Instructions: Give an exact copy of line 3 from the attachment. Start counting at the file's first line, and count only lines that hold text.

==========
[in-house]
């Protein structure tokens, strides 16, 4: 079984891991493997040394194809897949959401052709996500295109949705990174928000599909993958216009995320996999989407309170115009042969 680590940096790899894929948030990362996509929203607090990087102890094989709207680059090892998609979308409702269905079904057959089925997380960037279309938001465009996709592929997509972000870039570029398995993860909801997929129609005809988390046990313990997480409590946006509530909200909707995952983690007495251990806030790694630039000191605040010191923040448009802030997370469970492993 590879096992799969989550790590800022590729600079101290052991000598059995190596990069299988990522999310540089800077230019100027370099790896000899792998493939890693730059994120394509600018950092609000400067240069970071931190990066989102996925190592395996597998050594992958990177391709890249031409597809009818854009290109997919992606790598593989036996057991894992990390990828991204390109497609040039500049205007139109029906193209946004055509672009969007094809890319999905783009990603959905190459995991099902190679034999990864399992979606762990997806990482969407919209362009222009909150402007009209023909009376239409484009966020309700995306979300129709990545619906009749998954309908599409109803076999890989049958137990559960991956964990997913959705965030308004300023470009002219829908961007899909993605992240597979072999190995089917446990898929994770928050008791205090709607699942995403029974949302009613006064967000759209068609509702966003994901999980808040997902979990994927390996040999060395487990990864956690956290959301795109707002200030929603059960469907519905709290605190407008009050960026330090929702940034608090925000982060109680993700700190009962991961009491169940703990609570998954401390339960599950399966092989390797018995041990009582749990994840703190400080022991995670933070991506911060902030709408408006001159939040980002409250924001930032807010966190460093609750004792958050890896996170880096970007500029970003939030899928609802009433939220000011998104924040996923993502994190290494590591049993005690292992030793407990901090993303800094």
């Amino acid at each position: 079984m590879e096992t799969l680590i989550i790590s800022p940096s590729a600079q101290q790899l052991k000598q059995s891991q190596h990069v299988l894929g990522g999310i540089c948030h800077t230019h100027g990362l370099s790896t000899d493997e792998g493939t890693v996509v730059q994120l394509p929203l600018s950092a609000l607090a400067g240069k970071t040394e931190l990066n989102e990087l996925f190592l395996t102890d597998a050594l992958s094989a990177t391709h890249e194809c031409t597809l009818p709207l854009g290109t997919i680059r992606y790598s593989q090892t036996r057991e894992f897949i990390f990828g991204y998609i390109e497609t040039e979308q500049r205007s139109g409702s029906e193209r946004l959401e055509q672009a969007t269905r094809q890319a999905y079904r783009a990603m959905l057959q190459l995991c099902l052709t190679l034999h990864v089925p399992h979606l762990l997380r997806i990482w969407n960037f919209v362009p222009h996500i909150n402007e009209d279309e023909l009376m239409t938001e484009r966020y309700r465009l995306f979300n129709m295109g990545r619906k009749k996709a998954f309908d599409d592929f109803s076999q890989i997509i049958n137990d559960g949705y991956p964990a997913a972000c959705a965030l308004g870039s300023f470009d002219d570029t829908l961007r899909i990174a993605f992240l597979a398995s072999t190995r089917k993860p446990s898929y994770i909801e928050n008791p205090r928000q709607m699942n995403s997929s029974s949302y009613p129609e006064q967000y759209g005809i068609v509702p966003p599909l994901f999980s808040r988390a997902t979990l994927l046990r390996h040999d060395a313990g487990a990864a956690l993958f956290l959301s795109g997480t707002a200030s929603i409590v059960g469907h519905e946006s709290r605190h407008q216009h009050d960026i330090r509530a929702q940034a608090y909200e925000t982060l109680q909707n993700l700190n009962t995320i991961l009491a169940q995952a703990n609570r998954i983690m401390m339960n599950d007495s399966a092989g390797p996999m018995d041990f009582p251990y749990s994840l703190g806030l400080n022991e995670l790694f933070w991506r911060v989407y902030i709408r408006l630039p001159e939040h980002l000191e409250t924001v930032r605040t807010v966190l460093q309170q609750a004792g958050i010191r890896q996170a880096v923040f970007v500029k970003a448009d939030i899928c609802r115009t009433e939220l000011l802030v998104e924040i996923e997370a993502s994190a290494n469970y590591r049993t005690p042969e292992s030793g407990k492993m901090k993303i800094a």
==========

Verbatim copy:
């Amino acid at each position: 079984m590879e096992t799969l680590i989550i790590s800022p940096s590729a600079q101290q790899l052991k000598q059995s891991q190596h990069v299988l894929g990522g999310i540089c948030h800077t230019h100027g990362l370099s790896t000899d493997e792998g493939t890693v996509v730059q994120l394509p929203l600018s950092a609000l607090a400067g240069k970071t040394e931190l990066n989102e990087l996925f190592l395996t102890d597998a050594l992958s094989a990177t391709h890249e194809c031409t597809l009818p709207l854009g290109t997919i680059r992606y790598s593989q090892t036996r057991e894992f897949i990390f990828g991204y998609i390109e497609t040039e979308q500049r205007s139109g409702s029906e193209r946004l959401e055509q672009a969007t269905r094809q890319a999905y079904r783009a990603m959905l057959q190459l995991c099902l052709t190679l034999h990864v089925p399992h979606l762990l997380r997806i990482w969407n960037f919209v362009p222009h996500i909150n402007e009209d279309e023909l009376m239409t938001e484009r966020y309700r465009l995306f979300n129709m295109g990545r619906k009749k996709a998954f309908d599409d592929f109803s076999q890989i997509i049958n137990d559960g949705y991956p964990a997913a972000c959705a965030l308004g870039s300023f470009d002219d570029t829908l961007r899909i990174a993605f992240l597979a398995s072999t190995r089917k993860p446990s898929y994770i909801e928050n008791p205090r928000q709607m699942n995403s997929s029974s949302y009613p129609e006064q967000y759209g005809i068609v509702p966003p599909l994901f999980s808040r988390a997902t979990l994927l046990r390996h040999d060395a313990g487990a990864a956690l993958f956290l959301s795109g997480t707002a200030s929603i409590v059960g469907h519905e946006s709290r605190h407008q216009h009050d960026i330090r509530a929702q940034a608090y909200e925000t982060l109680q909707n993700l700190n009962t995320i991961l009491a169940q995952a703990n609570r998954i983690m401390m339960n599950d007495s399966a092989g390797p996999m018995d041990f009582p251990y749990s994840l703190g806030l400080n022991e995670l790694f933070w991506r911060v989407y902030i709408r408006l630039p001159e939040h980002l000191e409250t924001v930032r605040t807010v966190l460093q309170q609750a004792g958050i010191r890896q996170a880096v923040f970007v500029k970003a448009d939030i899928c609802r115009t009433e939220l000011l802030v998104e924040i996923e997370a993502s994190a290494n469970y590591r049993t005690p042969e292992s030793g407990k492993m901090k993303i800094a």